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Turkey orders temporary media ban after deadly suicide bombing, internet access reportedly limited

Defne Karadeniz/Getty Images

In the wake of a horrific suicide bombing in the Turkish capital city of Ankara today, Twitter said that users across the country were struggling to access the social network. Scattered reports suggest that internet access is also limited. A link to the bombing has not been confirmed, but the Turkish Prime minister ordered a temporary "publication ban" in the aftermath of the bombing, banning media reporting across the country.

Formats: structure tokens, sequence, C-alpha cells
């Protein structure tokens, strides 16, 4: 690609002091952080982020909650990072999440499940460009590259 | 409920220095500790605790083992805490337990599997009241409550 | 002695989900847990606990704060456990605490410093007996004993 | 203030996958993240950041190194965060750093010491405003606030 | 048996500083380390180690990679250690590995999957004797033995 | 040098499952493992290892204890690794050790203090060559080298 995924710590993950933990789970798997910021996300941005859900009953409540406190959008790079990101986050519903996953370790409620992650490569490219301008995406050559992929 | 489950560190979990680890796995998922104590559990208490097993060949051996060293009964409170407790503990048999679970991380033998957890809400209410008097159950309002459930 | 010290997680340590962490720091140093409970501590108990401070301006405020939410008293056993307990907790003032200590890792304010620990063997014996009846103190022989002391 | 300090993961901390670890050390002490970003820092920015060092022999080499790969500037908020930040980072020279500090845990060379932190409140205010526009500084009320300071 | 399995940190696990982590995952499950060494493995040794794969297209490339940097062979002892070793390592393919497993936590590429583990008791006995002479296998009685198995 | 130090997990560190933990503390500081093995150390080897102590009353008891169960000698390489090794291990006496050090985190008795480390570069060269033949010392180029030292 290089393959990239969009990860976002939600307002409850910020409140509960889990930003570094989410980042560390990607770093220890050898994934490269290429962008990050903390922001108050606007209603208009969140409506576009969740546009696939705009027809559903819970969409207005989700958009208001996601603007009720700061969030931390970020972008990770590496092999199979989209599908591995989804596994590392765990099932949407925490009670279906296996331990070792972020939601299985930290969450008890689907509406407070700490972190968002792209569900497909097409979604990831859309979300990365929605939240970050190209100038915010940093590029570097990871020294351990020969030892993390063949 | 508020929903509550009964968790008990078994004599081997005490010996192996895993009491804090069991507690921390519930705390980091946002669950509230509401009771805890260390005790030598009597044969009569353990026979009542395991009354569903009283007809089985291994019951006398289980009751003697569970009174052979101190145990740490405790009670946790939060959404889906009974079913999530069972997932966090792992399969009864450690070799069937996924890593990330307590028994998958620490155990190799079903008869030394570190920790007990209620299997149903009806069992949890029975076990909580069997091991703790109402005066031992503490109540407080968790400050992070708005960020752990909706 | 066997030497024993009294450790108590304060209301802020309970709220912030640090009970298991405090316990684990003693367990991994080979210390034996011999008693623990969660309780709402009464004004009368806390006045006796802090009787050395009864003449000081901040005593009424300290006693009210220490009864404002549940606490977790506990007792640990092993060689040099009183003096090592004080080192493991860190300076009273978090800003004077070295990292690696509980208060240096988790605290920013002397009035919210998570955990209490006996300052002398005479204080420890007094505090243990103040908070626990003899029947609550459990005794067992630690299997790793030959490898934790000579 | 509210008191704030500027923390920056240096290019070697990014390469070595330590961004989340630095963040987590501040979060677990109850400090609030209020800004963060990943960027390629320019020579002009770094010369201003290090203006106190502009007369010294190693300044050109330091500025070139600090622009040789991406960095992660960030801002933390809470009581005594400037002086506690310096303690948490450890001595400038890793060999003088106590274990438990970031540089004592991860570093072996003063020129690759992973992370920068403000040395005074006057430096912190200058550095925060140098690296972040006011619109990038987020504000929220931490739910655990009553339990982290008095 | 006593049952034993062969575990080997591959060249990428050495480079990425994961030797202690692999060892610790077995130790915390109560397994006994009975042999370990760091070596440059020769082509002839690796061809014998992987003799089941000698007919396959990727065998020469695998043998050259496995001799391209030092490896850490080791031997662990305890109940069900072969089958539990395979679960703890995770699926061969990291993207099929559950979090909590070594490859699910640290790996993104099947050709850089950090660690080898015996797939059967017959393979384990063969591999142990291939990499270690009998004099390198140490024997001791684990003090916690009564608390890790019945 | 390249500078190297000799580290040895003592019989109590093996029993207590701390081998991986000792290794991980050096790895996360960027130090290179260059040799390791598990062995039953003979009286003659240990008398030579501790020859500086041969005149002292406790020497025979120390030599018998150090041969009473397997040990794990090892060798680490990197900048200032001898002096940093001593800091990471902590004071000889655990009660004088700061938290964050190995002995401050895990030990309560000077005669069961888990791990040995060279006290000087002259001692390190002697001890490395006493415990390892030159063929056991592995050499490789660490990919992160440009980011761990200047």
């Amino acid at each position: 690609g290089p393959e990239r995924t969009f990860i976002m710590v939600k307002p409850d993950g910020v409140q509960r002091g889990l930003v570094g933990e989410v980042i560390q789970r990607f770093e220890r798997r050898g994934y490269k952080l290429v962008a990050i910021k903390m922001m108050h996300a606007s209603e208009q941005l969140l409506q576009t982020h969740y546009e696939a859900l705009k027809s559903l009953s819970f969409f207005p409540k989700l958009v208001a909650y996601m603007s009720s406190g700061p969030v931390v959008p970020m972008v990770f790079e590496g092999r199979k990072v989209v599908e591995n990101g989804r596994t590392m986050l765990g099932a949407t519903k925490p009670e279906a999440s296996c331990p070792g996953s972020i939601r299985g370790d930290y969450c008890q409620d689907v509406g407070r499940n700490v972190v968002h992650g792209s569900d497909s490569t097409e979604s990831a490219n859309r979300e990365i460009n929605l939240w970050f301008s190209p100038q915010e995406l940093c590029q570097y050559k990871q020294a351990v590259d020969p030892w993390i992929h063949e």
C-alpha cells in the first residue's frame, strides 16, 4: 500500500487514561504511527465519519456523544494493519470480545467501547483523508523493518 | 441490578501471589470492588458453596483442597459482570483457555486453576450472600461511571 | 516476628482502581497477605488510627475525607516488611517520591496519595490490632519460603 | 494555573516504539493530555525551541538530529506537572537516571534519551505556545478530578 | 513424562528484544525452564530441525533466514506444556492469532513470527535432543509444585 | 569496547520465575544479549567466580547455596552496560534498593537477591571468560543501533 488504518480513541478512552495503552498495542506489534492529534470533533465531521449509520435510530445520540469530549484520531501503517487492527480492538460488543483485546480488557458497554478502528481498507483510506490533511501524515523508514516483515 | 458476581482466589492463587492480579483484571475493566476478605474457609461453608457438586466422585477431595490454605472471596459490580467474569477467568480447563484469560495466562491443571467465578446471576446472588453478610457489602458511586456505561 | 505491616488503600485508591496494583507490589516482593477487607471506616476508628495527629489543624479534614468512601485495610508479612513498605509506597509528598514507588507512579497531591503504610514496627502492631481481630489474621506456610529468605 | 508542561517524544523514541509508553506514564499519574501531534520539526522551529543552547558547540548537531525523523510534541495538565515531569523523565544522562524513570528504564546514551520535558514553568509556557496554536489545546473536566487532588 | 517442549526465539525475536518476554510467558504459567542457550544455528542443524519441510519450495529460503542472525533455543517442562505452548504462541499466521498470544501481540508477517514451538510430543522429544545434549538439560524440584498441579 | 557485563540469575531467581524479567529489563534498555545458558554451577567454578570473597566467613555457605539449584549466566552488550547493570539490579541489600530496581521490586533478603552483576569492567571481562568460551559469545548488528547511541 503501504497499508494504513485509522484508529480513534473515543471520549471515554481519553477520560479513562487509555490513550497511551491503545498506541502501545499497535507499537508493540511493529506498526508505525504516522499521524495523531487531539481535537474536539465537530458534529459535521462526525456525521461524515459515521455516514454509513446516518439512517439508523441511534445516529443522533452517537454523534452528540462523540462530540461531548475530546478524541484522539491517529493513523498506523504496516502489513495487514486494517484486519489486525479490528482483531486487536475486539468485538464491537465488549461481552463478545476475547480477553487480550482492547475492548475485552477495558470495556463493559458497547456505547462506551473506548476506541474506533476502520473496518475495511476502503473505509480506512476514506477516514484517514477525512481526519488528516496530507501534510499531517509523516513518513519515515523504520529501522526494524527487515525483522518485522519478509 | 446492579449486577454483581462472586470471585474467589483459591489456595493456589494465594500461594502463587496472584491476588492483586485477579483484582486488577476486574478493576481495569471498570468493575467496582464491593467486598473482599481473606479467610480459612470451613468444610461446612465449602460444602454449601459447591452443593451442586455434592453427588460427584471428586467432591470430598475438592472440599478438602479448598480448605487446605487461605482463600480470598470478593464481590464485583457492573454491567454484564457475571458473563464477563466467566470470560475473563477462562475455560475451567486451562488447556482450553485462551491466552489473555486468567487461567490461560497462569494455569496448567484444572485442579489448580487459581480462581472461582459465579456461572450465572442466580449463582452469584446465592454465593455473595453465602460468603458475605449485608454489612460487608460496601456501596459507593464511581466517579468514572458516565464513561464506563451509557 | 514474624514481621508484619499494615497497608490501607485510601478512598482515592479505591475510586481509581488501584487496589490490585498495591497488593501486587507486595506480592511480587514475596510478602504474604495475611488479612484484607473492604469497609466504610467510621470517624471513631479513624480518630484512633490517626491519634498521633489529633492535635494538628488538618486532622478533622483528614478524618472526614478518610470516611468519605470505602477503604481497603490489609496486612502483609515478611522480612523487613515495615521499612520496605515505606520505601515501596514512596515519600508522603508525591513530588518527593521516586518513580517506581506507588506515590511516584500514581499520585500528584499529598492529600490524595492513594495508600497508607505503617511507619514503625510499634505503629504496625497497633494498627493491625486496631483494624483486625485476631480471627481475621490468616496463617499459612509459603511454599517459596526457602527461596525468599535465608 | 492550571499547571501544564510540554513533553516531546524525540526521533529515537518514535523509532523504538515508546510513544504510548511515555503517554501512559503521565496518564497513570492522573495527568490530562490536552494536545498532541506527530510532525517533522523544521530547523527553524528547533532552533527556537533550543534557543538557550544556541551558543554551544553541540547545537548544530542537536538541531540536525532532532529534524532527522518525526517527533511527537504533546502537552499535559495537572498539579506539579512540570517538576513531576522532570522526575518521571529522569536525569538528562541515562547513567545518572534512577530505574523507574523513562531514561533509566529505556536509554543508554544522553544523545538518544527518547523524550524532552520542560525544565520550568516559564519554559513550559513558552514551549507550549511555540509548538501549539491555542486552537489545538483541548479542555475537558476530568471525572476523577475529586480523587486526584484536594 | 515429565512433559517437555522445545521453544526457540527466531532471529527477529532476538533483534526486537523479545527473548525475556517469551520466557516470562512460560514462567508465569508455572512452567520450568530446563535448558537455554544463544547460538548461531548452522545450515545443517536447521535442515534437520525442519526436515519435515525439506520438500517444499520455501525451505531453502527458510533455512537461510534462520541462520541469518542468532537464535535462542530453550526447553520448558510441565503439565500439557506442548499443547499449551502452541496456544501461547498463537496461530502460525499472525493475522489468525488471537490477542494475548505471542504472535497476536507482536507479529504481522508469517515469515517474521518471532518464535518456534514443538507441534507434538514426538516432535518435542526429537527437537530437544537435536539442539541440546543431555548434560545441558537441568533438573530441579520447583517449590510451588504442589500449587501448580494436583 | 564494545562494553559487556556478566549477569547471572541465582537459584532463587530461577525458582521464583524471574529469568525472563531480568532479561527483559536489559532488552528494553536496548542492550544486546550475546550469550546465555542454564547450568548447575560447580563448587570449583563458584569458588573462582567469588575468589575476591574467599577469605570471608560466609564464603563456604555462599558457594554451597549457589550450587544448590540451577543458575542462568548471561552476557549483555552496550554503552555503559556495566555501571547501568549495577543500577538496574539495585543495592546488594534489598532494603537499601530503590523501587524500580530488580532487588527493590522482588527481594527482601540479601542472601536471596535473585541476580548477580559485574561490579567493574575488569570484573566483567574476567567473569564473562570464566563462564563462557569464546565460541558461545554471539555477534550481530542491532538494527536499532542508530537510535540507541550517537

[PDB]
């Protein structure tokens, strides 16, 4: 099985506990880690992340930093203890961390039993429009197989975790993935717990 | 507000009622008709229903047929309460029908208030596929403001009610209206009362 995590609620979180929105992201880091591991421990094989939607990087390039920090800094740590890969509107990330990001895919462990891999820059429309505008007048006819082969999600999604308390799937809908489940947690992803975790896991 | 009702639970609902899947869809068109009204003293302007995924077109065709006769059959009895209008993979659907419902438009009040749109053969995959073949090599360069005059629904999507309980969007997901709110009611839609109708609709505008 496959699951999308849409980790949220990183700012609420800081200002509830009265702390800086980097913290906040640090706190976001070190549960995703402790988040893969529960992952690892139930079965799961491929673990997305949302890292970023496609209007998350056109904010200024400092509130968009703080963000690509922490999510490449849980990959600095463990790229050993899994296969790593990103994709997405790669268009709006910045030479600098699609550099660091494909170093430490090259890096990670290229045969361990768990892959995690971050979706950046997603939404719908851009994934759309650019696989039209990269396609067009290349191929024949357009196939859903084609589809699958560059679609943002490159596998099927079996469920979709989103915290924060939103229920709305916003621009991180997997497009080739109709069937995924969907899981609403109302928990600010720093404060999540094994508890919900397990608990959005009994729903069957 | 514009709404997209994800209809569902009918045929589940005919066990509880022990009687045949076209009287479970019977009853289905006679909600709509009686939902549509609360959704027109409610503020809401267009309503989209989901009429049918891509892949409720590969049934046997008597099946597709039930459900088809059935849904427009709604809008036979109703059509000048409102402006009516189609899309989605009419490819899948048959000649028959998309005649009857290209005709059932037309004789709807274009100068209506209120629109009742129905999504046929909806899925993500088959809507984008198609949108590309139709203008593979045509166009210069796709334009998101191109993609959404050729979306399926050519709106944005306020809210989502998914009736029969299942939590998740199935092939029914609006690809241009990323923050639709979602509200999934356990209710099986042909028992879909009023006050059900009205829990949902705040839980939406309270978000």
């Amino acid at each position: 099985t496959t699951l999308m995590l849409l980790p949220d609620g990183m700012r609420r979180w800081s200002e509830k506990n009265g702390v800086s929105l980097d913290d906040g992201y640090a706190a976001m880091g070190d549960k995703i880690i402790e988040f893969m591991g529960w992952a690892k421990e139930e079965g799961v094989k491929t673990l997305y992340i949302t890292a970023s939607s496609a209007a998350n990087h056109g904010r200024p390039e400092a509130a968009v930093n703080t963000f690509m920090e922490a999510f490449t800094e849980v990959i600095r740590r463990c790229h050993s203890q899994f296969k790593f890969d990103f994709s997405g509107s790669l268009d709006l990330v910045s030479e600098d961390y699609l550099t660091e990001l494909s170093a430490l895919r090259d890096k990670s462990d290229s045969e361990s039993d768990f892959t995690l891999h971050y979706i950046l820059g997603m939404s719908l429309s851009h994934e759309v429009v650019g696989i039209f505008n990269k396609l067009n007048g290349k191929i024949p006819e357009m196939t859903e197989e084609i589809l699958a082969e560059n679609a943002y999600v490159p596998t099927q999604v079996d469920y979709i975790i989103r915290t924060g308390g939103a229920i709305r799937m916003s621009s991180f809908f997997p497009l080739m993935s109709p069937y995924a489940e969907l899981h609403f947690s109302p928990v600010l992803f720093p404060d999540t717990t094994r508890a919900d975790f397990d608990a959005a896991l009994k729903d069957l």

The bombing killed at least 95 and injured close to 300 during a peace march near Ankara's central train station. The march was organized to demand an end to renewed hostilities by the state with Kurdish militants. According to reports, the prime minister suggested the two separate explosions came from suicide bombers, possibly tied to the Islamic State or Kurdish rebel groups.

A notice from the deputy prime minster confirmed the media ban, and other reports pointed to a wider internet outage. Ugurcan Taspinar, a news editor at Turkish tech site Techno Today, told The Verge that access to email is limited and that Facebook, as well as Twitter, are down at his location. The Turkish government has limited social media access in the past during sensitive events, such as another suicide bombing this summer, and has faced repeated accusations of censorship.